Video Update: The Falling – first HD Trailer – in cinemas 24 April 2015

EDIT (24 Feb): I’ve replaced the small trailer with an HD copy. Enjoy!

For her follow-up to Dreams of a Life, Carol Morley creates a haunting and emotionally charged tale of friendship, sex and hysteria in a 1960s girls’ school, starring Game of Thrones actor Maisie Williams alongside newcomer Florence Pugh.

Get a world-exclusive first look at one of the British films of the year, released on 24 April


Maxine Peake nominated as Best Actress at the Manchester Theatre Awards 2015

Congratulations to Maxine Peake as well as Gillian Bevan and Claire Benedict who have also been nominated for their supporting roles in Hamlet! :D Well done!

Stars of the theatre world will battle it out for a host of top prizes at the Manchester Theatre Awards.

The full list of nominations, across 20 categories, has been announced today, chosen by a panel of 11 of the region’s leading theatre critics.

Manchester’s Royal Exchange and Bolton’s Octagon Theatre dominate the leading categories, for Best Actor and Best Actress, as well as Best Supporting Actor and Actress.

The ground-breaking production of Hamlet at The Royal Exchange receives three nominations – including Best Actress for Maxine Peake in the title role. She will face tough competition in the category, including Suranne Jones for her role in Orlando at the Royal Exchange.

The winners will be announced at a glitzy ceremony on stage at Manchester’s Royal Northern College of Music on Friday March 13.

All the nominees are invited as well as celebrity guests who present the coveted glass trophies.

A limited number of audience tickets are also available from

Best Actress

Clare Foster, in Duet For One and Separation, at the Octagon Theatre, Bolton

Natalie Grady, in Hobson’s Choice, at the Octagon Theatre, Bolton

Suranne Jones, in Orlando, at the Royal Exchange

Maxine Peake, in Hamlet, at the Royal Exchange

Lauren Samuels, in Love Story, at the Octagon Theatre, Bolton

Best Actress in a Supporting Role

Claire Benedict, in Hamlet, at the Royal Exchange

Gillian Bevan, in Hamlet, at the Royal Exchange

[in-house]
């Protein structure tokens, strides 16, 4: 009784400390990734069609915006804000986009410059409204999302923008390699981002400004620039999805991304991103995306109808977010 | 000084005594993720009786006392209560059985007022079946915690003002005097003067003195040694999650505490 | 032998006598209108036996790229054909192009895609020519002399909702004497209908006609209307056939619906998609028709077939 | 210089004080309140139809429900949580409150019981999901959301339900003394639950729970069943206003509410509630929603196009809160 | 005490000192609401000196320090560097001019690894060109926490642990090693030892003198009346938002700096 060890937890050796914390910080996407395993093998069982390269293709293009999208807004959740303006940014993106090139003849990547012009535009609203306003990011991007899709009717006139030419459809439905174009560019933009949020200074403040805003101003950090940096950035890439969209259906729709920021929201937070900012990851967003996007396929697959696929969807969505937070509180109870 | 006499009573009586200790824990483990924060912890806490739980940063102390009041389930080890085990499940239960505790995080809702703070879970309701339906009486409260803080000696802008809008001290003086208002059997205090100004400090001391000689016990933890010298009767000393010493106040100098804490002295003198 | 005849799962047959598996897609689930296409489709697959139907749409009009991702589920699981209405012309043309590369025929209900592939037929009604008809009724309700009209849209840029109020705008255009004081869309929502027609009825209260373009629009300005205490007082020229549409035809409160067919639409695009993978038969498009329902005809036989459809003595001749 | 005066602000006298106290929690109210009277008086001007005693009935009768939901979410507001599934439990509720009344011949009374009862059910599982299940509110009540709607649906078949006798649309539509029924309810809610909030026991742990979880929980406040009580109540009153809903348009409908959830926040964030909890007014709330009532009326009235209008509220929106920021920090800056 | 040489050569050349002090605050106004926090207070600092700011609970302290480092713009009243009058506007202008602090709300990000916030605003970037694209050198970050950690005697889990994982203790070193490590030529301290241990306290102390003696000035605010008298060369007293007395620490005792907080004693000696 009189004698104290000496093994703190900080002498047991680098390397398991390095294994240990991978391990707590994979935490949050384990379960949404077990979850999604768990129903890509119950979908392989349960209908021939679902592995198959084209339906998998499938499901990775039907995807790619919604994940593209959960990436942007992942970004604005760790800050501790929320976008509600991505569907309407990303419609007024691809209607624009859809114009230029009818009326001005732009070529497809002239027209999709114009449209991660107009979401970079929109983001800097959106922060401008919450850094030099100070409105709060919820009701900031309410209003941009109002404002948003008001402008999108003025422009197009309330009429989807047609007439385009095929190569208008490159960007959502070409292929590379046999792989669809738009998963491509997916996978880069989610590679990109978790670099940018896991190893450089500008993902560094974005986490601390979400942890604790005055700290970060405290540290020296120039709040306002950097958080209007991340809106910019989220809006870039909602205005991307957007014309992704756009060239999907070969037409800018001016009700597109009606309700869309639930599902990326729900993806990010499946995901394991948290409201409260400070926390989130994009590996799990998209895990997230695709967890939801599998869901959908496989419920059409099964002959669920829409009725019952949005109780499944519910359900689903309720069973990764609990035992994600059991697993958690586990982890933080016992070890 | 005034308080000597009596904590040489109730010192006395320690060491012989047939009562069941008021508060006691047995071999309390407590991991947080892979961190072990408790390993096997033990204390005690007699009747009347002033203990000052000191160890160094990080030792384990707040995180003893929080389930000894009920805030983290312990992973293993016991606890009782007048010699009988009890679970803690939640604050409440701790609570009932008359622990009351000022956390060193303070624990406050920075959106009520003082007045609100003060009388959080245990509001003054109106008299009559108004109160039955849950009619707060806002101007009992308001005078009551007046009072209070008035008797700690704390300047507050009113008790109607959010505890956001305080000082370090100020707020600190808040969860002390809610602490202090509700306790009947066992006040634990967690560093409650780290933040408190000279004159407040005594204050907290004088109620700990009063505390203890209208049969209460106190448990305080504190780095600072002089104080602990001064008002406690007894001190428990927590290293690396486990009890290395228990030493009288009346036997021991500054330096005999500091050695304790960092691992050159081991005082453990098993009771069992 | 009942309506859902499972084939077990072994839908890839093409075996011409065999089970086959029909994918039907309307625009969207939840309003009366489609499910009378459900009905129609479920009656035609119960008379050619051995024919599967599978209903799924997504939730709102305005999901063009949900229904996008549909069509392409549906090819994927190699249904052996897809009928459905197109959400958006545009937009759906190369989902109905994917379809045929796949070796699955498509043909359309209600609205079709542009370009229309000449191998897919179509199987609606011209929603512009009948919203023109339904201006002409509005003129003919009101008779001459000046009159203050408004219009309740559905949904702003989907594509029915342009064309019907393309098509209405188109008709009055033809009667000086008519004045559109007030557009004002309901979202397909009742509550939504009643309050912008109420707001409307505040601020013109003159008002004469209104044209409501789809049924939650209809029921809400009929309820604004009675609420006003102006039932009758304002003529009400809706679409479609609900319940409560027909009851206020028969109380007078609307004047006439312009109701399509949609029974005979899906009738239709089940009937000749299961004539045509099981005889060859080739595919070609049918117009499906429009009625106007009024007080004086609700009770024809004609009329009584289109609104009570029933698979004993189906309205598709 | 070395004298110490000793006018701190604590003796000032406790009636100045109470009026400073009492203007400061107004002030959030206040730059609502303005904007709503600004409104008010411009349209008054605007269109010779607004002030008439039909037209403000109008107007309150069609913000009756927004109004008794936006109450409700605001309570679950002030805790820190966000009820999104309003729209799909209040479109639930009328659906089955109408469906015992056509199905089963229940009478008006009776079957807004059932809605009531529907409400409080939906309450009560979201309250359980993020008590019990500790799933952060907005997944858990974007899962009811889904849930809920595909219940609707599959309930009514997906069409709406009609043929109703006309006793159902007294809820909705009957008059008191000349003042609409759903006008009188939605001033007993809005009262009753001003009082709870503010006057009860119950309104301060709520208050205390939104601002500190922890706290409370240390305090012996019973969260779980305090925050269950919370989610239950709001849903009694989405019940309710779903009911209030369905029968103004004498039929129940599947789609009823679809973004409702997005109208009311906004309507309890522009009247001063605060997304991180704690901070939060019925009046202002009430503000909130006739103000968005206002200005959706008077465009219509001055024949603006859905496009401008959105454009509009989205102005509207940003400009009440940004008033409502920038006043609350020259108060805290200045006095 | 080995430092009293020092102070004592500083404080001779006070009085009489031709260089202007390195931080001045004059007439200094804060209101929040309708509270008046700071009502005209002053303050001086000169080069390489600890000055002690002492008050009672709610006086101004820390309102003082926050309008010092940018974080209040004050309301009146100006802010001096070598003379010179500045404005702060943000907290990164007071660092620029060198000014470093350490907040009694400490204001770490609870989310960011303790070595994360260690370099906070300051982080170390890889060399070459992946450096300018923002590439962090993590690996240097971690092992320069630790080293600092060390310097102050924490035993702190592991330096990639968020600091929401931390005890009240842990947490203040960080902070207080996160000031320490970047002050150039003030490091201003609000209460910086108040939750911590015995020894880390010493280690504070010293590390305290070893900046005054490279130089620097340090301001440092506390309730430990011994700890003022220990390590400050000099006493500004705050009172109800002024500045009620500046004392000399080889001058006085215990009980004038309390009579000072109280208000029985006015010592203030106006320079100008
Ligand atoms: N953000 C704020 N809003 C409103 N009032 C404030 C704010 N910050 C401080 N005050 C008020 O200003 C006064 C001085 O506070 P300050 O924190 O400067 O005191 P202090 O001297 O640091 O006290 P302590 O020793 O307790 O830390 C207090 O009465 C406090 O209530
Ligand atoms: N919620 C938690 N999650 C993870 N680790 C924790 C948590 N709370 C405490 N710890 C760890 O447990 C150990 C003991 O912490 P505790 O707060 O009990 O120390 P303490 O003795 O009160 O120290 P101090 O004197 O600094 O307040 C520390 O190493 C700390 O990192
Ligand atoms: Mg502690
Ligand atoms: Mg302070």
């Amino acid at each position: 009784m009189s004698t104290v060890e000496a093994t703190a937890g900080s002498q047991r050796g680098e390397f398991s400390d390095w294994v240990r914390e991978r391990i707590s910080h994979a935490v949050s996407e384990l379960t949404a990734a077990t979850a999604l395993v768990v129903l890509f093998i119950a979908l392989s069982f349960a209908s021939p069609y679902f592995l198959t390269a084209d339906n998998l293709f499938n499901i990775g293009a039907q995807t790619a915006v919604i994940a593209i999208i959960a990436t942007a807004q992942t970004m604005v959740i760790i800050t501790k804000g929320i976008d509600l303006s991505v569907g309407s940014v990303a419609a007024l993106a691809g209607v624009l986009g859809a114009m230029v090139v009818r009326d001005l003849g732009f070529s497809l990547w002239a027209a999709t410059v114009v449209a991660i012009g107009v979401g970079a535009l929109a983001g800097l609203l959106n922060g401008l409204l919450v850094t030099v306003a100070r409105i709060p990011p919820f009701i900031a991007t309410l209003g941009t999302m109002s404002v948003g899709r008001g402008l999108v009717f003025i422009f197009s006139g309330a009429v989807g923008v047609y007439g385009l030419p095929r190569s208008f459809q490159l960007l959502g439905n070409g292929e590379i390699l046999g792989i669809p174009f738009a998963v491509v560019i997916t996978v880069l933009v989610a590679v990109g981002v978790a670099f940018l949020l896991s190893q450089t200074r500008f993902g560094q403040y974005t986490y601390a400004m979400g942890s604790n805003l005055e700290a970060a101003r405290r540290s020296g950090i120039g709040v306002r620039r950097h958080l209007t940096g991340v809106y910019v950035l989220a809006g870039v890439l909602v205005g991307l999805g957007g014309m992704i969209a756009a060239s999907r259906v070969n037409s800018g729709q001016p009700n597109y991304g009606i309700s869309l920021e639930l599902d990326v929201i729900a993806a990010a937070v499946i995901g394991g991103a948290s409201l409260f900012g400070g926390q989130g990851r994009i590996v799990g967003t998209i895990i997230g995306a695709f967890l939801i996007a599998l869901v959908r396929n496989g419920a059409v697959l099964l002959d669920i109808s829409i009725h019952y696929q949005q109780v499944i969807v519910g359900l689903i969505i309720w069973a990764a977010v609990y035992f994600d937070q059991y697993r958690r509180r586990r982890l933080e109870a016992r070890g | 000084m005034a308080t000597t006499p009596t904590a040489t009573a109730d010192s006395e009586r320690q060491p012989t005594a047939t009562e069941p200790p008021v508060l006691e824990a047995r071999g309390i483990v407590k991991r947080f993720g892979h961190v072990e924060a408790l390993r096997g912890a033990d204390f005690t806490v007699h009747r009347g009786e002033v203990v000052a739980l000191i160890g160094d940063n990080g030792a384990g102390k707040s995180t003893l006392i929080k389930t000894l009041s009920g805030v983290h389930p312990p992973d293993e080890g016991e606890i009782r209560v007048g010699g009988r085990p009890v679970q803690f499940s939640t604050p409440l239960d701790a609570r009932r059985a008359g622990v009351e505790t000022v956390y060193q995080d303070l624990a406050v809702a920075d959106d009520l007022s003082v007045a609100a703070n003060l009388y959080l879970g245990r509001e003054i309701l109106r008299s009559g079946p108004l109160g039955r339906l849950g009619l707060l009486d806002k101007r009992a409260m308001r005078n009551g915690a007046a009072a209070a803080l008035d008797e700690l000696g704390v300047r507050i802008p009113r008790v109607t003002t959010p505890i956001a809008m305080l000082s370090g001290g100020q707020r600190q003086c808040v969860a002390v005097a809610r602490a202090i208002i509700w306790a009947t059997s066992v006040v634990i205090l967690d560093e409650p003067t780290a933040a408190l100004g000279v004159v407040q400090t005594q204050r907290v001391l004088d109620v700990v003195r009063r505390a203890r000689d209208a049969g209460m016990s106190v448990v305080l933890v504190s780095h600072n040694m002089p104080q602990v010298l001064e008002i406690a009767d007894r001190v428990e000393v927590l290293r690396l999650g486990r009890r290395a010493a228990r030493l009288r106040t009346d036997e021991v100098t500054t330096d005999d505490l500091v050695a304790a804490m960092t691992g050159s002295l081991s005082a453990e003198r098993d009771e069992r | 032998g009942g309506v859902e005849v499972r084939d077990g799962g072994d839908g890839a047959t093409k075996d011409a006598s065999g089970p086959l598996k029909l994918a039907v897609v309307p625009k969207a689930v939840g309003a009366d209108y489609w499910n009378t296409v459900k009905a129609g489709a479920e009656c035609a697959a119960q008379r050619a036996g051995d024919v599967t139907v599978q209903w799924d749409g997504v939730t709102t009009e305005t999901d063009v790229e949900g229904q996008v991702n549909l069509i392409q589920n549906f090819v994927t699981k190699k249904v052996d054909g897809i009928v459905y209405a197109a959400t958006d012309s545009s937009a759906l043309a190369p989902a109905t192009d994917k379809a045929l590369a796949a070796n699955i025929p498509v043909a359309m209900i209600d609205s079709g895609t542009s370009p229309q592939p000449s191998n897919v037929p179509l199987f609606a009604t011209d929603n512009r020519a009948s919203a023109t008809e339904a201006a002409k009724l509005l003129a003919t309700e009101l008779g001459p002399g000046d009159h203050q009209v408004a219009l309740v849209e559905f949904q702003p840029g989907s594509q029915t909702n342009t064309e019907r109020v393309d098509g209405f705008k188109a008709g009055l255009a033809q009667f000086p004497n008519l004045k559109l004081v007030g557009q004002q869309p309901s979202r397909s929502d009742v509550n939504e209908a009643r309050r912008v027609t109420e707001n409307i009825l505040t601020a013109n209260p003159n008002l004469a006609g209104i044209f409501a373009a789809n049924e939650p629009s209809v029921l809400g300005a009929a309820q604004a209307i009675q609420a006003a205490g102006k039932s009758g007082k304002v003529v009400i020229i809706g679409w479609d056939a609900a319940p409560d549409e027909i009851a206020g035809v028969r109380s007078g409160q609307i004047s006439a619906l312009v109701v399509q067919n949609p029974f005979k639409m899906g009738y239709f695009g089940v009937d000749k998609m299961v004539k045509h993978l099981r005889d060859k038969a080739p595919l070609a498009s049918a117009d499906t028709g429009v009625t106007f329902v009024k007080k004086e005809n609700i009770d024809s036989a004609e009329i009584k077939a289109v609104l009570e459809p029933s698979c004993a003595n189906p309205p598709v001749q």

Molly Gromadzki, in Orlando, at the Royal Exchange

Katie Moore, in Billy Liar, at the Royal Exchange


Win a pair of tickets to ‘How to Hold Your Breath’ at The Royal Court Theatre

You want to see Maxine in her upcoming theatre play ‘How To How Your Breath’ in London? Then this competition is your chance! is having a contest where you can win a pair of tickets.

All you have to do to enter is follow them on Twitter and retweet their status (more info below) or you enter via Facebook.

Good luck! :)

Embark on an epic journey through Europe with sisters Dana (Maxine Peake) and Jasmine as they discover the true cost of principles in this twisted exploration of how we live now.

Starting with a seemingly innocent one night stand, this darkly witty and magical thriller by Zinnie Harris dives into our recent European history.

Zinnie Harris’ credits at the Royal Court include Nightingale and Chase. Her play The Wheel for the National Theatre of Scotland, directed by Vicky Featherstone, won a Fringe First Award, jointly won an Amnesty International Freedom of Expression Theatre Award and was shortlisted for the Susan Smith Blackburn Prize. Her other recent credits include The Message on the Watch and The Panel at the Tricycle, A Doll’s House at the Donmar (adapt.). Her 2000 play Further than the Furthest Thing won the Peggy Ramsay Foundation Award, a Fringe First, and the John Whiting Award. On television, she wrote extensively for Spooks and is currently writing Tommy and Tuppence based on the Agatha Christie series for David Walliams on BBC1.

Artistic Director of the Royal Court Vicky Featherstone directs.

The Royal Court Theatre
4 February – 21 March 2015.

How to Enter: via Female Arts Facebook or Twitter by Sunday 25th Jan 2015

Terms and conditions apply. Prize is valid Tuesday-Saturday until 21 March 2015. Subject to availability. Prize is as stated and cannot be transferred or exchanged.

source – Thanks for the heads-up about this!

Hamlet wins CityLife Award for Best Play

On this, the audience and the critics shouted in unison: Maxine Peake’s Hamlet stole the headlines and the show in the 2014 theatre calendar

Homegrown productions dominated our list of favourite plays this year, as well as productions that played with the format – either from a cast perspective or by redefining the boundaries between stage and auditorium.

Two plays from the city’s Royal Exchange Theatre made our list: first Orlando, a sexually charged tale starring Oldham actress Suranne Jones as the gender-swapping time traveller who leaps around for 400 years in search of love, happiness and meaning.